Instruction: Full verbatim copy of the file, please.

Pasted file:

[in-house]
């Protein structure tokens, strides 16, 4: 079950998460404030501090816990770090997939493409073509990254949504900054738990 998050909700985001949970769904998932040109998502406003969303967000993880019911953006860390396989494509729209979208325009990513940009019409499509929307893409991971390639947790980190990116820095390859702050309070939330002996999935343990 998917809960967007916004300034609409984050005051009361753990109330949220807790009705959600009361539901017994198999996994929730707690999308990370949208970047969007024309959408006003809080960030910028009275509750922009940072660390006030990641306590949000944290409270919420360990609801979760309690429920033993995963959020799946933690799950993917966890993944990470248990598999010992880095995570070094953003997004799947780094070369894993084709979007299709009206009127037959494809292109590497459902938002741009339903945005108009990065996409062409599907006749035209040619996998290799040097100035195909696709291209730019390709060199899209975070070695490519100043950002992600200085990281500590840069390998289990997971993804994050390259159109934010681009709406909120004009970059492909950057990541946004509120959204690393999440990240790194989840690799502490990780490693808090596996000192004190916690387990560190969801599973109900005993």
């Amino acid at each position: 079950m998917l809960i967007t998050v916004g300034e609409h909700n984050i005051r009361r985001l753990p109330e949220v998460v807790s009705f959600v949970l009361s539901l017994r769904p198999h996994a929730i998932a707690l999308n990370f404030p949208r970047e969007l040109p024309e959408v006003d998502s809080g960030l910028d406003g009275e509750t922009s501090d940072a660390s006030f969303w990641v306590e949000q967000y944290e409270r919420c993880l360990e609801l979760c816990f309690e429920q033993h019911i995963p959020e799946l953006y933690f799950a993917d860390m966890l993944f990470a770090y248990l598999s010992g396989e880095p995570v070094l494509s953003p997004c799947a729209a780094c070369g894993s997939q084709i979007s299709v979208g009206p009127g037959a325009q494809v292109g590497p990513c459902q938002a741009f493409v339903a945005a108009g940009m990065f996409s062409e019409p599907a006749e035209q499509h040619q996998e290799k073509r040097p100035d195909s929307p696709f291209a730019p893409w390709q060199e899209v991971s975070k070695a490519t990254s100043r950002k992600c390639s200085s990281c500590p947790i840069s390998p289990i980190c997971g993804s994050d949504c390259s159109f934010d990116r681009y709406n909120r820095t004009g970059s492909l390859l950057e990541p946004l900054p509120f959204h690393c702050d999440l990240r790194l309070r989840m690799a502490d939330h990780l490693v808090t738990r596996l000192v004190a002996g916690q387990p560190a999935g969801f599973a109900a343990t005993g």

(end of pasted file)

[in-house]
């Protein structure tokens, strides 16, 4: 079950998460404030501090816990770090997939493409073509990254949504900054738990 998050909700985001949970769904998932040109998502406003969303967000993880019911953006860390396989494509729209979208325009990513940009019409499509929307893409991971390639947790980190990116820095390859702050309070939330002996999935343990 998917809960967007916004300034609409984050005051009361753990109330949220807790009705959600009361539901017994198999996994929730707690999308990370949208970047969007024309959408006003809080960030910028009275509750922009940072660390006030990641306590949000944290409270919420360990609801979760309690429920033993995963959020799946933690799950993917966890993944990470248990598999010992880095995570070094953003997004799947780094070369894993084709979007299709009206009127037959494809292109590497459902938002741009339903945005108009990065996409062409599907006749035209040619996998290799040097100035195909696709291209730019390709060199899209975070070695490519100043950002992600200085990281500590840069390998289990997971993804994050390259159109934010681009709406909120004009970059492909950057990541946004509120959204690393999440990240790194989840690799502490990780490693808090596996000192004190916690387990560190969801599973109900005993």
């Amino acid at each position: 079950m998917l809960i967007t998050v916004g300034e609409h909700n984050i005051r009361r985001l753990p109330e949220v998460v807790s009705f959600v949970l009361s539901l017994r769904p198999h996994a929730i998932a707690l999308n990370f404030p949208r970047e969007l040109p024309e959408v006003d998502s809080g960030l910028d406003g009275e509750t922009s501090d940072a660390s006030f969303w990641v306590e949000q967000y944290e409270r919420c993880l360990e609801l979760c816990f309690e429920q033993h019911i995963p959020e799946l953006y933690f799950a993917d860390m966890l993944f990470a770090y248990l598999s010992g396989e880095p995570v070094l494509s953003p997004c799947a729209a780094c070369g894993s997939q084709i979007s299709v979208g009206p009127g037959a325009q494809v292109g590497p990513c459902q938002a741009f493409v339903a945005a108009g940009m990065f996409s062409e019409p599907a006749e035209q499509h040619q996998e290799k073509r040097p100035d195909s929307p696709f291209a730019p893409w390709q060199e899209v991971s975070k070695a490519t990254s100043r950002k992600c390639s200085s990281c500590p947790i840069s390998p289990i980190c997971g993804s994050d949504c390259s159109f934010d990116r681009y709406n909120r820095t004009g970059s492909l390859l950057e990541p946004l900054p509120f959204h690393c702050d999440l990240r790194l309070r989840m690799a502490d939330h990780l490693v808090t738990r596996l000192v004190a002996g916690q387990p560190a999935g969801f599973a109900a343990t005993g």